Lyrical, rich with word-play, and with the narrative tension of the classic quest stories, this is Salman Rushdie at his very best. It's like a bridge, built between generations, fabulous and strange and from the heart". It captures brilliantly that moment when adults enrapture children by behaving like children themselves". For the latest books, recommendations, offers and more. By signing up, I confirm that I'm over View all newsletter.
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Apr 02, Deanna Drai Turner rated it it was amazing. Take your grandmother's Oster blender out of the attic. I hardly know anything about this man. I heard tell on the wind that there is a price on his head, a contract out on him, paid assassins on his heels for one of his books So was unsure what I was getting into when I picked up this book. Not knowing the bigger why of that issue, I set all that aside and dove in to Luka's world.
Luka and the Fire of Life by Salman Rushdie – review
It was old yet new. Unexpectedly fresh, clever, fun, but surprisingly woven with depth that beg contemplation on human relationships, including the one we have with ourselves. This is an adventure of a young boy, painted with the flavor of an Ancient East Indian fairy tale, but referenced to our modern world. Luka enters his rite of passage into manhood by seeking the Fire of Life, in order to prevent his dear father and best friend from dying.
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Along the way he stumbles 'left' into the world of magic, with his dog named Bear and his bear named Dog It is a story of friendship and hardship. A story of a journey to the core The landscapes are unorthodox and enchanting. Very witty. Sometimes daunting.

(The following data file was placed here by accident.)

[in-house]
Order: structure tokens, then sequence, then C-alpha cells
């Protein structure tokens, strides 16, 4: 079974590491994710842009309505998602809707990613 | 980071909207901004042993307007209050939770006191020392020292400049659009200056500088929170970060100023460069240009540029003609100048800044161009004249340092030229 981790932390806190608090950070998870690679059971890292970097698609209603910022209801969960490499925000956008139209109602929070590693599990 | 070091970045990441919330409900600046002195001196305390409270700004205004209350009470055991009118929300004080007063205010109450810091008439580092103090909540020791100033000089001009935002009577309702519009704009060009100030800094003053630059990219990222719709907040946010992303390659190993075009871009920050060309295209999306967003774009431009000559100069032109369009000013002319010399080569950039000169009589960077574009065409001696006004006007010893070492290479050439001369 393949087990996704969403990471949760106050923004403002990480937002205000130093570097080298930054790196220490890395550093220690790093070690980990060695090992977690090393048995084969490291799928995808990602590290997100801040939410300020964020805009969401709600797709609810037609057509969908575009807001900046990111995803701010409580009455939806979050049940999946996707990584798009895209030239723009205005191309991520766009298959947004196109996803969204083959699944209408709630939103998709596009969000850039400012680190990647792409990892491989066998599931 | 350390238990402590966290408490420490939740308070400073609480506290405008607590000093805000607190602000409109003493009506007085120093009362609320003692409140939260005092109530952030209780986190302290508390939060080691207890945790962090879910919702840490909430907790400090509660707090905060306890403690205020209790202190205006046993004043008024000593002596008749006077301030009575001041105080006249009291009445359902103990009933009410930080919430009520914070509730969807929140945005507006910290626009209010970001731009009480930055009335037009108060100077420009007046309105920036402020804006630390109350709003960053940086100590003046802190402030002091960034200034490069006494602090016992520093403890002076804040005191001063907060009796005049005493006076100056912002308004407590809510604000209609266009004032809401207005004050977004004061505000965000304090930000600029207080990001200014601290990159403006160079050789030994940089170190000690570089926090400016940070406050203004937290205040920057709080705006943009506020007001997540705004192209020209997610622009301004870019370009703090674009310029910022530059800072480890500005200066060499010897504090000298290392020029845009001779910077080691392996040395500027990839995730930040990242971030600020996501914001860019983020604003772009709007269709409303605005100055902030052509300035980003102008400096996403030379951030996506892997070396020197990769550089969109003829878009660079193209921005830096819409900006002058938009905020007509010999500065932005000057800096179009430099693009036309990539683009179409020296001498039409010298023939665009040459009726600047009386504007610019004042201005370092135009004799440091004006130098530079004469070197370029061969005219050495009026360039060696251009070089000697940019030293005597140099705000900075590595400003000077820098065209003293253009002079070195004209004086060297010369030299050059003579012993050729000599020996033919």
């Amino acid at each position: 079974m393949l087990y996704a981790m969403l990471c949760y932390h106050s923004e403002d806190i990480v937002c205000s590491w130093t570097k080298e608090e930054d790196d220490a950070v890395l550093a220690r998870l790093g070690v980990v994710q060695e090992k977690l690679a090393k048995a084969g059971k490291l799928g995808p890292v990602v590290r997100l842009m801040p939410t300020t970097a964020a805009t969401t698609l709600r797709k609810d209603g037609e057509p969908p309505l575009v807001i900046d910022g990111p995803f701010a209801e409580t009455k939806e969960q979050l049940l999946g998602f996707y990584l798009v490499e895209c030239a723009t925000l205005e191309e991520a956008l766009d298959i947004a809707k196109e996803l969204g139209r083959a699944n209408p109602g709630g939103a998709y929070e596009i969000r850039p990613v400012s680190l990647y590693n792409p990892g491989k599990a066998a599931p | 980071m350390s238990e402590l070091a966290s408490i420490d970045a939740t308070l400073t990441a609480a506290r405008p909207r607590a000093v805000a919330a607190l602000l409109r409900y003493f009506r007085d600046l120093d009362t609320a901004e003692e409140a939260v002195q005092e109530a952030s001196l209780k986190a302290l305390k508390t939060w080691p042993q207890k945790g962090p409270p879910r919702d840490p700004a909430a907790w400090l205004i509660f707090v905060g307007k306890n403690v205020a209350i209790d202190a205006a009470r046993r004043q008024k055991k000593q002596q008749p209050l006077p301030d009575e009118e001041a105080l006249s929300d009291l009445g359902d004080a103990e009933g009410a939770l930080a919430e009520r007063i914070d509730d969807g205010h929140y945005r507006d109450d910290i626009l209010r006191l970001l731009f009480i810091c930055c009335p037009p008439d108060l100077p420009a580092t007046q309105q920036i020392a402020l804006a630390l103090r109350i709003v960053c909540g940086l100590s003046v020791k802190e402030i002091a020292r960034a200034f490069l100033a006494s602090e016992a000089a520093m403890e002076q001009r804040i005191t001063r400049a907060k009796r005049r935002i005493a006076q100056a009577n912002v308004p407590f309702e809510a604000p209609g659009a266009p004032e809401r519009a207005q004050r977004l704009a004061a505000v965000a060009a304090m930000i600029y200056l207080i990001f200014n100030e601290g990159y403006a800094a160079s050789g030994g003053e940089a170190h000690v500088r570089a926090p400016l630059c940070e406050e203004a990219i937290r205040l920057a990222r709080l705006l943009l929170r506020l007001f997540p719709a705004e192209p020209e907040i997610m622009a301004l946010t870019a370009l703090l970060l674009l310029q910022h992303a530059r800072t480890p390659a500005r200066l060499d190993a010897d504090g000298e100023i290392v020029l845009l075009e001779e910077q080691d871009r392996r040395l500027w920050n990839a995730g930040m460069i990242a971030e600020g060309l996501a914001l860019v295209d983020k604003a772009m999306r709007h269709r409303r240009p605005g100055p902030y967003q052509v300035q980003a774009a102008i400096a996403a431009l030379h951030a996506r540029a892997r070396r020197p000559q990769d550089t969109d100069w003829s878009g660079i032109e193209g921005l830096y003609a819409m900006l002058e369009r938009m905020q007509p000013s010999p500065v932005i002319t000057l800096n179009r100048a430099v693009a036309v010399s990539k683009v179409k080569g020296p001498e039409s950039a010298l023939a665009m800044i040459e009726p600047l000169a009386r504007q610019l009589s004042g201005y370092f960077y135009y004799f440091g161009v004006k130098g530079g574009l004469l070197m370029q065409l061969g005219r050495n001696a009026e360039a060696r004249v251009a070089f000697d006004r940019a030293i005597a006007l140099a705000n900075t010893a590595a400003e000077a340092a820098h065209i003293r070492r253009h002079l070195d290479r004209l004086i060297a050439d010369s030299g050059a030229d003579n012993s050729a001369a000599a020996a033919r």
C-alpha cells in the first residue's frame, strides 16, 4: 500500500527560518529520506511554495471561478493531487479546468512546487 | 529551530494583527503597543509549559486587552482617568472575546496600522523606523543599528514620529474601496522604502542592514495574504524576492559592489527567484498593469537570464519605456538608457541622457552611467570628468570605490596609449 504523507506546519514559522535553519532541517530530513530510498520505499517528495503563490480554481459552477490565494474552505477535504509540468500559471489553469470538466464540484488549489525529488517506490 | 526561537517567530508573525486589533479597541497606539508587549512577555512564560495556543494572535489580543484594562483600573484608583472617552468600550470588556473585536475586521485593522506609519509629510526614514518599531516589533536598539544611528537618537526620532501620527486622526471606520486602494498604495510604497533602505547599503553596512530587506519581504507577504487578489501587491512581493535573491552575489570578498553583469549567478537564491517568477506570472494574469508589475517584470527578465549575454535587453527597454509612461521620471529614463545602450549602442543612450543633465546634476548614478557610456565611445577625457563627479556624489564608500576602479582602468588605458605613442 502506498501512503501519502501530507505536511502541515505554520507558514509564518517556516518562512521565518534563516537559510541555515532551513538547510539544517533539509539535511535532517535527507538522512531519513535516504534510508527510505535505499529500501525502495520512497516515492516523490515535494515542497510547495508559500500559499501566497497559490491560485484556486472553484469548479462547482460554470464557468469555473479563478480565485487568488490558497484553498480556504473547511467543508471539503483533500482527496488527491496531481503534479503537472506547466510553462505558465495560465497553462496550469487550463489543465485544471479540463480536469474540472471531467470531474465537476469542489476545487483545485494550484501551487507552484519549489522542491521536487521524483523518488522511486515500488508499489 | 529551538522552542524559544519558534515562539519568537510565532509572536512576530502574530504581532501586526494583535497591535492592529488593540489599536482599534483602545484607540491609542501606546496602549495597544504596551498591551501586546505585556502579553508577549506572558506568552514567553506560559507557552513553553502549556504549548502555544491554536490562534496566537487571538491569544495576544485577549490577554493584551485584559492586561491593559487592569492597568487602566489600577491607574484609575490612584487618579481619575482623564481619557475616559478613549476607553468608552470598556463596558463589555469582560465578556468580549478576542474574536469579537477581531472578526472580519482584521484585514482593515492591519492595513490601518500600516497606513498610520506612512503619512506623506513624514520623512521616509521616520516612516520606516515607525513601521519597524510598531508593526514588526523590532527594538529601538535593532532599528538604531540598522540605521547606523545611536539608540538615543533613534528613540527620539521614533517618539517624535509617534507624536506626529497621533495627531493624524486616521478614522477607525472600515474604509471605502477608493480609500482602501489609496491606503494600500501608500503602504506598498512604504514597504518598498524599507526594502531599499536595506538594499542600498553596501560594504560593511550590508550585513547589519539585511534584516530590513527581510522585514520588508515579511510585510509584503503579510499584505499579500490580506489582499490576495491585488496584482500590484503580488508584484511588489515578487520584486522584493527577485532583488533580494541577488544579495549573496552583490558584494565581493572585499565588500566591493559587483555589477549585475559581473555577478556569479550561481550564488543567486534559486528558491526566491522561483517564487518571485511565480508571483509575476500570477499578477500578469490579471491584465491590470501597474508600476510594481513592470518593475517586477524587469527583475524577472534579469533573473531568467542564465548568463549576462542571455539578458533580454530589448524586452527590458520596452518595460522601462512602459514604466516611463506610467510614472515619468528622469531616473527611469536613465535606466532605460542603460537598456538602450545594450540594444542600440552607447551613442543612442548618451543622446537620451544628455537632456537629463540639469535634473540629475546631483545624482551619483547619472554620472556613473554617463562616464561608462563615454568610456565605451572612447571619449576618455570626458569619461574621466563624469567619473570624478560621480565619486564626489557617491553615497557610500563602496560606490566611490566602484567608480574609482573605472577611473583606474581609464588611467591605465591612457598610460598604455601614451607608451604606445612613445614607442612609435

Luka and the Fire of Life - Wikipedia
Always interesting. Luka meets nonconformists, eccentrics, mavericks, has-beens and lost-souls He loses his life several dozen times, faces into the nightmarish angst that tears apart his belly yet keeps getting back on the magic carpet and flies. Add in herds of abandoned gods from Babylon, Egypt, Greece, Rome, Sumeria and the like, an 8 legged horse, bottomless pits, fanatical rats, the lake of wisdom, elephantine memory birds, paper airplanes and Angelina Jolie.
Repeatedly, I could not stop laughing out loud every time the great god RA yelled at Luka in hieroglyphs.
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OMG so funny This is a hard book to review because it is so fertile, so juicy with so many toothsome threads, I cannot do it justice, other than to say Not one to be missed. He gave me glee and grace and morsels of wisdom sewn inside folly. Genius mind. Thanks Sal for the monsters, the mayhem and the magic.